- The Federal Reserve’s decision to stand pat was the most complicated in years
- The FOMC statement reintroduced a risk assessment that it had removed in January
- Turkey is expected to cut the overnight lending rate 25 bp to 8.25%, while SARB expected to stand pat
- Mexico reports mid-September CPI, which is expected to rise 2.74% y/y vs. 2.80% in mid-August
The dollar is mostly softer against the majors in the wake of the FOMC decision. The Aussie and the Norwegian krone are outperforming while the yen and the Kiwi are underperforming. EM currencies are mostly higher. ZAR and KRW are outperforming while SGD and RUB are underperforming. MSCI Asia Pacific ex-Japan was up 1.1%, as Japan markets were closed for a holiday. MSCI EM is up 1.3%, as Chinese markets rose 0.8%. Euro Stoxx 600 is up 1.2% near midday, while S&P futures are pointing to a lower open. The 10-year UST yield is flat at 1.65%. Commodity prices are mostly higher, with oil up 1%, copper up 1%, and gold down 0.2%.
The US dollar has lost another 0.5% against most of the major currencies today, as Asia and Europe respond to the Fed’s decision. There are some exceptions to this generalization. The Norwegian krone has gained nearly three times as much, with the help of its central bank, which has played down the need for lower rates at today’s meeting. The euro is at its lowest level against Nokkie since the end of last year.
Another notable exception is the Japanese yen. It appears to be stabilizing at lower levels. The dollar had seen a high yesterday near JPY102.80 and a low in Asia today just above JPY100. It is recovering in the European morning and is approaching JPY101.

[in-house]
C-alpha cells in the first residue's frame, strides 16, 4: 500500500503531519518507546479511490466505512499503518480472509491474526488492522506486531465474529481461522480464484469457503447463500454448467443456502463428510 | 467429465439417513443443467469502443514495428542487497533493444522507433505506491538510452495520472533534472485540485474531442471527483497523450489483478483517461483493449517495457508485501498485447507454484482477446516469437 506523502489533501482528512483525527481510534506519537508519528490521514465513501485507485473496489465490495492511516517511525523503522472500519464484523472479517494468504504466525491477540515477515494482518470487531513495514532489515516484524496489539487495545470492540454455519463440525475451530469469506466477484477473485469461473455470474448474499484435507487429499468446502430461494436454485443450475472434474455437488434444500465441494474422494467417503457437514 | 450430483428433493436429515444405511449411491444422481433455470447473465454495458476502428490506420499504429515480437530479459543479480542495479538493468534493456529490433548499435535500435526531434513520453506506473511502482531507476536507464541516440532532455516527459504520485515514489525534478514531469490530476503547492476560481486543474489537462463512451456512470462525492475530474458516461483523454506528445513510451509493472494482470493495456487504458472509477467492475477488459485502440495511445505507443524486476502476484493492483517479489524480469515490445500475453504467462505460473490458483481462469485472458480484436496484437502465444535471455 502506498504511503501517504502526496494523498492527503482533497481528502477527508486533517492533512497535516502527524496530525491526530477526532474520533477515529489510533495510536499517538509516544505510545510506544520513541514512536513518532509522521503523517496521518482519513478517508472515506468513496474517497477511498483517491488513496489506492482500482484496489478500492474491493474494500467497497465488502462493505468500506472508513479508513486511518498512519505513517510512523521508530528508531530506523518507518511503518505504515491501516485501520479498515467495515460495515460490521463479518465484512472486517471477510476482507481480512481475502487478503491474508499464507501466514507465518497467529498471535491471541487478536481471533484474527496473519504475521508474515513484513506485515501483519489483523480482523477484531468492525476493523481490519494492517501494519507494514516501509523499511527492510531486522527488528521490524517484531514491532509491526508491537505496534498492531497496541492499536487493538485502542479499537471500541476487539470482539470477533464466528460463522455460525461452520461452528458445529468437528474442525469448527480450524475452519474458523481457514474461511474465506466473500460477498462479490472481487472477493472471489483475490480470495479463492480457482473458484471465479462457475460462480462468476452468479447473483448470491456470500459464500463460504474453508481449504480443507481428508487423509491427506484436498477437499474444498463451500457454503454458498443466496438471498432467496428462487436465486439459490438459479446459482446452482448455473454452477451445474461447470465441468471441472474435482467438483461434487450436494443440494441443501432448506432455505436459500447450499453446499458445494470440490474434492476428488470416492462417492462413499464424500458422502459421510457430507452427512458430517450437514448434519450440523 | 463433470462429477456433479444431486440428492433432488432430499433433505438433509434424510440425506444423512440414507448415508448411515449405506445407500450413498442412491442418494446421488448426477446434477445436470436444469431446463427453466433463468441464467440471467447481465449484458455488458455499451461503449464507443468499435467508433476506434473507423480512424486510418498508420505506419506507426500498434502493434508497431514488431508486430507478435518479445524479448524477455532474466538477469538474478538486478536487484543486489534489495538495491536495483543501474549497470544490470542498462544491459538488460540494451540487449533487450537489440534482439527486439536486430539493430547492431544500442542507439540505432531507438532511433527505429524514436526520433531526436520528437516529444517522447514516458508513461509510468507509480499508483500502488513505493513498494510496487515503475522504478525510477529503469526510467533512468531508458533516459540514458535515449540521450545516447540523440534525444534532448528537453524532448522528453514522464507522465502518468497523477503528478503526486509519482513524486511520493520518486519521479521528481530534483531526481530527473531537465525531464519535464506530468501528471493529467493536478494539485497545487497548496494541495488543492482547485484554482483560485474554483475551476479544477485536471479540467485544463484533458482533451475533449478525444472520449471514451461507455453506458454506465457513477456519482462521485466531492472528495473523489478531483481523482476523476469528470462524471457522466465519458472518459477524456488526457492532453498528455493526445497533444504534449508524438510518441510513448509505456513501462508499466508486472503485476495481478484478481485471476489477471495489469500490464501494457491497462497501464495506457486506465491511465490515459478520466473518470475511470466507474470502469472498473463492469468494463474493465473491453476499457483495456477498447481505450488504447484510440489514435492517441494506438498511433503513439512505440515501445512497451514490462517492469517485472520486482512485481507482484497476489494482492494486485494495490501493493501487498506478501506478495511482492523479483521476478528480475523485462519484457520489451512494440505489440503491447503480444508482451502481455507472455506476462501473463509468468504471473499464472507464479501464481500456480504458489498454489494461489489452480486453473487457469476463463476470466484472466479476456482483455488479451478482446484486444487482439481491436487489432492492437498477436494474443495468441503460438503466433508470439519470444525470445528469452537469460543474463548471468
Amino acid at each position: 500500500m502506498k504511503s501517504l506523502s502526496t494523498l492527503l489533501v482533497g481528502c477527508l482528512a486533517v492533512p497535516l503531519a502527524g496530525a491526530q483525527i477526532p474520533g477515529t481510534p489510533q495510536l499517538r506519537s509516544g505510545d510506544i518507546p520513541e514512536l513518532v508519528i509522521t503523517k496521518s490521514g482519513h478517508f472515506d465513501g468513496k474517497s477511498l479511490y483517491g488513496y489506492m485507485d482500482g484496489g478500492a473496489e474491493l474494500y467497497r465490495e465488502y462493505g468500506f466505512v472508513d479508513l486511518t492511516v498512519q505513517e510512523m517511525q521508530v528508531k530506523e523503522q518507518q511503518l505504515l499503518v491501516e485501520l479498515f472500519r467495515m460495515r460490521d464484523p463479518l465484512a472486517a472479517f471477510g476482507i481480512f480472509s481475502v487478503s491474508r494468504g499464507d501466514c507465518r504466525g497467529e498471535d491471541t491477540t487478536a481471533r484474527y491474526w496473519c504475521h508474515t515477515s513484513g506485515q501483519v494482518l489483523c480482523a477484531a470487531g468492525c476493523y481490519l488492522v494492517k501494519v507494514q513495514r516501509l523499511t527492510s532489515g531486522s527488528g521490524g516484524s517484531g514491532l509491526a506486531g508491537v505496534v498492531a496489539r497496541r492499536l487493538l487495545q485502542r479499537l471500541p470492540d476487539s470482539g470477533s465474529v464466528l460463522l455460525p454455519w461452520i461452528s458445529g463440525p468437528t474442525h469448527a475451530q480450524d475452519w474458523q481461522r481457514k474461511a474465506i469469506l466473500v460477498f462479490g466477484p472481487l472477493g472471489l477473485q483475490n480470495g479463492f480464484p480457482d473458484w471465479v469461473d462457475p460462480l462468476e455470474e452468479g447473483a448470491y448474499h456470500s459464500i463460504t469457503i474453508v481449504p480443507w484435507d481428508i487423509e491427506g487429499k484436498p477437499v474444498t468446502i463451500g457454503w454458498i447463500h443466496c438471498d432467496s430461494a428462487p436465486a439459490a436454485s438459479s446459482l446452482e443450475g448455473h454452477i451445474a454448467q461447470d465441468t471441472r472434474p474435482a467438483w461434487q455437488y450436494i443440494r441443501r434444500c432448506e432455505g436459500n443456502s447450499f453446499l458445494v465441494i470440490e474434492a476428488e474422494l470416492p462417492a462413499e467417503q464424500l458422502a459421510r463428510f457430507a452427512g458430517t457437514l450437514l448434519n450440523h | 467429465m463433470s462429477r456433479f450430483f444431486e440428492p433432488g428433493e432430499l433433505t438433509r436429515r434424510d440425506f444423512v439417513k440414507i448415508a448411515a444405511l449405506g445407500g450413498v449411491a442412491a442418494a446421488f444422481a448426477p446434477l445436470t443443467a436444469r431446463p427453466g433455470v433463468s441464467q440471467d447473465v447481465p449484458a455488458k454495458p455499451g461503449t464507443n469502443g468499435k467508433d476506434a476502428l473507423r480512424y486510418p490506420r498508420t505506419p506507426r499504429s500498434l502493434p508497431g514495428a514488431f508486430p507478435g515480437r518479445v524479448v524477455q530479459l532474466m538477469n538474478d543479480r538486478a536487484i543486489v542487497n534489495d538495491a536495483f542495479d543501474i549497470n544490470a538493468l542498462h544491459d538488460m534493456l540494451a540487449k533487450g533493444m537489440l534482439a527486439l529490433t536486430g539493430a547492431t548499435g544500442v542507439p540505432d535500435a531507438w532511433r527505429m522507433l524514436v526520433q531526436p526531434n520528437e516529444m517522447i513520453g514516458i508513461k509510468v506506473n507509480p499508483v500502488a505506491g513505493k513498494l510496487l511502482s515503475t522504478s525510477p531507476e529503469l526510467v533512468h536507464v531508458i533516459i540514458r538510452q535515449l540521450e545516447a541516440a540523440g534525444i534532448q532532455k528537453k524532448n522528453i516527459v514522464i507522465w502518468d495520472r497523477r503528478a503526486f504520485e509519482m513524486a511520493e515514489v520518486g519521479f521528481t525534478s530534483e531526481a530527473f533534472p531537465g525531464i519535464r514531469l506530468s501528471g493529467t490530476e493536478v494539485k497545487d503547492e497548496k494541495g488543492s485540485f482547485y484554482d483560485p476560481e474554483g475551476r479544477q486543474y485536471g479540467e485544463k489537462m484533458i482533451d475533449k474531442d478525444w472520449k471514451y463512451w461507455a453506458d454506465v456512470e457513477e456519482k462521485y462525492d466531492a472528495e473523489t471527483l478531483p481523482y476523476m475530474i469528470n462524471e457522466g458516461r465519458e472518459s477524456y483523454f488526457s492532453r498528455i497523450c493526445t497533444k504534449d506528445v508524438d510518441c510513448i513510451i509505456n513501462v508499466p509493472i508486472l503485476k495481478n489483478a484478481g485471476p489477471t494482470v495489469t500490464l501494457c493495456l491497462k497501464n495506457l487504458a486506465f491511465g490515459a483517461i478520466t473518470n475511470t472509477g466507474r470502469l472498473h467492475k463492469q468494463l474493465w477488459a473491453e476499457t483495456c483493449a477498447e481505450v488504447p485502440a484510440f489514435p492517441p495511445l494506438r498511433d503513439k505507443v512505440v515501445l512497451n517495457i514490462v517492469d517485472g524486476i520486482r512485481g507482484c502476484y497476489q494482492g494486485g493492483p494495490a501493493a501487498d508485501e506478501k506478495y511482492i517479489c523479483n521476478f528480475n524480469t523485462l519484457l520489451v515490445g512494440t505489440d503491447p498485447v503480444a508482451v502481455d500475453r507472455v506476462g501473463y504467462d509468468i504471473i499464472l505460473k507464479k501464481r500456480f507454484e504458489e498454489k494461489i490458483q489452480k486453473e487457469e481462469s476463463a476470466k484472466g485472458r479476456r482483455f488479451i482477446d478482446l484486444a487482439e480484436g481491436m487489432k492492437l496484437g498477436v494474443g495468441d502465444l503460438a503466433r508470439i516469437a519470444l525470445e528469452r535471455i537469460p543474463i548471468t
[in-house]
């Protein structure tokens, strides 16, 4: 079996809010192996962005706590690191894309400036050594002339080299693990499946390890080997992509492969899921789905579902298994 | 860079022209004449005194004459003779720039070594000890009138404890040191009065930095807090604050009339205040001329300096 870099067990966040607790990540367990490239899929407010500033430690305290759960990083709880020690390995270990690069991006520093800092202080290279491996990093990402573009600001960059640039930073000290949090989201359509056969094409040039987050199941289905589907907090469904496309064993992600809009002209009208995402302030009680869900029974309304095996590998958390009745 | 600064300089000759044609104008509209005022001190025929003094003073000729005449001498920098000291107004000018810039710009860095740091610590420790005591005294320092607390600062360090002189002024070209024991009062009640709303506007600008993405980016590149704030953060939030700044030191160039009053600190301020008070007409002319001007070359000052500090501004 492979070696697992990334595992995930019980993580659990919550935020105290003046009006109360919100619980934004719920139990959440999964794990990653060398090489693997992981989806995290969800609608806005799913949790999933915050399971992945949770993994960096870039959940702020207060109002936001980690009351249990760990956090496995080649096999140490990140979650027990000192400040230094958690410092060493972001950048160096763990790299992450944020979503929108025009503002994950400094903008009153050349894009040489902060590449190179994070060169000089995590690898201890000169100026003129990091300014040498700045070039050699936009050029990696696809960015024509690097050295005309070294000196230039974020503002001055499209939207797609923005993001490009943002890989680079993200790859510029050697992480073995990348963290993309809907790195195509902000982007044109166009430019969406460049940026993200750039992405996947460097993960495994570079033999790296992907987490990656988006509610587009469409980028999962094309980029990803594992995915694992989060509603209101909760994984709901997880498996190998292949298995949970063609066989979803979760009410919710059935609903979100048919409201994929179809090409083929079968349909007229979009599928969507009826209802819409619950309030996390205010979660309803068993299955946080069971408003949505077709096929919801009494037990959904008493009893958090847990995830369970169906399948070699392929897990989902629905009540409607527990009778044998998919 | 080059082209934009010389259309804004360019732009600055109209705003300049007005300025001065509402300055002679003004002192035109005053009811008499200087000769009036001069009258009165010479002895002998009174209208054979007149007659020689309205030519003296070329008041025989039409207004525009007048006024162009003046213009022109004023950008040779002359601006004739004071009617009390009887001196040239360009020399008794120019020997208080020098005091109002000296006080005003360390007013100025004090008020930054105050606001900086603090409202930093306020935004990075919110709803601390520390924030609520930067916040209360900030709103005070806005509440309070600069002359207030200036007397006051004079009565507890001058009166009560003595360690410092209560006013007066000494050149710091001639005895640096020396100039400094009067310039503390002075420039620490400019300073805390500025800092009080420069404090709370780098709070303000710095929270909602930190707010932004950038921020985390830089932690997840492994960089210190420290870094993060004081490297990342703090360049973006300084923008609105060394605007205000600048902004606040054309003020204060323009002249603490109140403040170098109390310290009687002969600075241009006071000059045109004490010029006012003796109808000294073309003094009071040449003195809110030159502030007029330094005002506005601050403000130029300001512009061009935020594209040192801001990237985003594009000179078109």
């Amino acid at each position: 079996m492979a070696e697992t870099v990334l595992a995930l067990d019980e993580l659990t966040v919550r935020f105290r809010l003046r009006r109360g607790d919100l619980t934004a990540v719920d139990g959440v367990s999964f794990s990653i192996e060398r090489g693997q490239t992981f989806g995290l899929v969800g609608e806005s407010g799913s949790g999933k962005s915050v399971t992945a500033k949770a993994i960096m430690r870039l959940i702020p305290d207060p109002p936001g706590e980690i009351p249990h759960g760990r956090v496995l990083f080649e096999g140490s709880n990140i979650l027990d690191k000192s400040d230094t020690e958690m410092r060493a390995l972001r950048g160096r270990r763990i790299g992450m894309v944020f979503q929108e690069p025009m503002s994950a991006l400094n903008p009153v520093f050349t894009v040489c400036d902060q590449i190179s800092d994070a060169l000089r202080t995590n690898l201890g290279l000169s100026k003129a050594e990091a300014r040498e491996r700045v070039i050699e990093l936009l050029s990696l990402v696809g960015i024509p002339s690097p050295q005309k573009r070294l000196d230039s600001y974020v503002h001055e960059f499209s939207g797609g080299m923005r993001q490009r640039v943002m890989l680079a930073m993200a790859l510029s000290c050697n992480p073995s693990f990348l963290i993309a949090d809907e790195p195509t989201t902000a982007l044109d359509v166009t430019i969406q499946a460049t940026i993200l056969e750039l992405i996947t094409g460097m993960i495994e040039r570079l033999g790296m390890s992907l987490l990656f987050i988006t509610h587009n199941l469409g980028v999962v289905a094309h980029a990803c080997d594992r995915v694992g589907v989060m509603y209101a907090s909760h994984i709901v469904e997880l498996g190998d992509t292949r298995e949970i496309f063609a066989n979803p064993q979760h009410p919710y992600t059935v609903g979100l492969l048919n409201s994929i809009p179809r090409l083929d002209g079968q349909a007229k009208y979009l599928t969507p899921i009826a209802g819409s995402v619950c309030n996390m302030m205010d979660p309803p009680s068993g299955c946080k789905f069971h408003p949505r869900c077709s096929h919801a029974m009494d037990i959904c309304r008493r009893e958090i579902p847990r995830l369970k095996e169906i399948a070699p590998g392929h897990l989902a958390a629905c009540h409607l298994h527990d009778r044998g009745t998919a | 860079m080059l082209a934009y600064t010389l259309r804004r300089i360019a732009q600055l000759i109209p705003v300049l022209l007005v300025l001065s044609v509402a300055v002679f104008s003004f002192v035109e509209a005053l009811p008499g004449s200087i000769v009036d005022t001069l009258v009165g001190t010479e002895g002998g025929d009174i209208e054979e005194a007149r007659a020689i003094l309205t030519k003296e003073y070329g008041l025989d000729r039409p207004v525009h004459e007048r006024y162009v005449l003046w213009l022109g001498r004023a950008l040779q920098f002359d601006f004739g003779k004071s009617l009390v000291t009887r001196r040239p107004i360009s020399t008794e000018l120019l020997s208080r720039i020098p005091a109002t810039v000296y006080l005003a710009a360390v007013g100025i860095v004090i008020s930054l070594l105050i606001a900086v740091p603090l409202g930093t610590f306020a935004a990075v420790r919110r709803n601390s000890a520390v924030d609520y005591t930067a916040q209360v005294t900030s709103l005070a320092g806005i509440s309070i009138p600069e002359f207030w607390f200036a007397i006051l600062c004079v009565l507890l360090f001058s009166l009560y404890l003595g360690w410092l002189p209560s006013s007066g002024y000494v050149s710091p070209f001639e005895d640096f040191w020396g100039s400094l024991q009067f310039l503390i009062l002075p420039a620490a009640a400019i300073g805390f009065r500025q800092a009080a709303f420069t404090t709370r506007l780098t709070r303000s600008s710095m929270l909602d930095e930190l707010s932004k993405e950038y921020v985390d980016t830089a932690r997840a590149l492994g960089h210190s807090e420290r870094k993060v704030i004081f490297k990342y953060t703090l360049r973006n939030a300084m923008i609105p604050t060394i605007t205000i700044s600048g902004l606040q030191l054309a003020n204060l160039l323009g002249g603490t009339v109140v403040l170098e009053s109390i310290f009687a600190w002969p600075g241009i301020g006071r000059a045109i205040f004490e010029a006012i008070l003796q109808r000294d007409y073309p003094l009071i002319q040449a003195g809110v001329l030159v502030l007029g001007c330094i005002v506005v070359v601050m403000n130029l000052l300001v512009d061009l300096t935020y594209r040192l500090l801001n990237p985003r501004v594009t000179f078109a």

The New Zealand dollar is a third exception. The currency has seen some profit-taking after the RBNZ also left rates on hold, but signaled its easing cycle is not complete.
The Federal Reserve’s decision to stand pat was the most complicated in years. The case for a hike had strengthened, Yellen said, but still the consensus to hike was not there. Three regional Fed presidents dissented, the most in a couple of years. In the dot plots, 3 (of 17) did not see a hike this year. Many suspect that at two of those came from Governors Brainard and Tarullo. The idea is that they may have dissented to a rate hike, and at the end of the day, Yellen chose to keep the Board of Governors united.
The FOMC statement reintroduced a risk assessment that it had removed in January. This is also seen by many as a necessary precursor to a hike. Yellen herself indicated the Fed was prepared to raise rates this year provided the labor market continued to improve, and no new risks emerged. Some apparently think this guidance could translate into a November hike. We are skeptical. There is simply no precedent for a hike so close (one week before) to a national election. Bloomberg’s calculation puts the odds of a November hike as high as 21.4%. The CME assessment, whose methodology we tend to share, puts the odds at 12.4%.